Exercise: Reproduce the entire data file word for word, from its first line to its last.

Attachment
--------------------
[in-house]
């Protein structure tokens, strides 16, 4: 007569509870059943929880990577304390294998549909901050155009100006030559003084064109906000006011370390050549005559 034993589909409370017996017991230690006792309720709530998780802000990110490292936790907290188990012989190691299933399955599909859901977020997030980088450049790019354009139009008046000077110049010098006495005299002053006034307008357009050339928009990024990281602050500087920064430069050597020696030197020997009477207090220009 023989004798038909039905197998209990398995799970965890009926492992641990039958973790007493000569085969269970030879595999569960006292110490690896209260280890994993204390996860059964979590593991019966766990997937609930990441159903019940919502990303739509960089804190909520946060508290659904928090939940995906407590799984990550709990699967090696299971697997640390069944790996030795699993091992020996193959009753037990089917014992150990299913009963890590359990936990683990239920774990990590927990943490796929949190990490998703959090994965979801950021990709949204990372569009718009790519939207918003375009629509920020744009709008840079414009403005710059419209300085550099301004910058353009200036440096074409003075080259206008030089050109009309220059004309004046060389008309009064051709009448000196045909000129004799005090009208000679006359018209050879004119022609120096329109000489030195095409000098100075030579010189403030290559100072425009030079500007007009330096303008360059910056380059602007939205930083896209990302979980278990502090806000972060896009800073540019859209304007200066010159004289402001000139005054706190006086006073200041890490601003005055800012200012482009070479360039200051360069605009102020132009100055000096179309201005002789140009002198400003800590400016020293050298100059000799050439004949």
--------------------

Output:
[in-house]
């Protein structure tokens, strides 16, 4: 007569509870059943929880990577304390294998549909901050155009100006030559003084064109906000006011370390050549005559 034993589909409370017996017991230690006792309720709530998780802000990110490292936790907290188990012989190691299933399955599909859901977020997030980088450049790019354009139009008046000077110049010098006495005299002053006034307008357009050339928009990024990281602050500087920064430069050597020696030197020997009477207090220009 023989004798038909039905197998209990398995799970965890009926492992641990039958973790007493000569085969269970030879595999569960006292110490690896209260280890994993204390996860059964979590593991019966766990997937609930990441159903019940919502990303739509960089804190909520946060508290659904928090939940995906407590799984990550709990699967090696299971697997640390069944790996030795699993091992020996193959009753037990089917014992150990299913009963890590359990936990683990239920774990990590927990943490796929949190990490998703959090994965979801950021990709949204990372569009718009790519939207918003375009629509920020744009709008840079414009403005710059419209300085550099301004910058353009200036440096074409003075080259206008030089050109009309220059004309004046060389008309009064051709009448000196045909000129004799005090009208000679006359018209050879004119022609120096329109000489030195095409000098100075030579010189403030290559100072425009030079500007007009330096303008360059910056380059602007939205930083896209990302979980278990502090806000972060896009800073540019859209304007200066010159004289402001000139005054706190006086006073200041890490601003005055800012200012482009070479360039200051360069605009102020132009100055000096179309201005002789140009002198400003800590400016020293050298100059000799050439004949």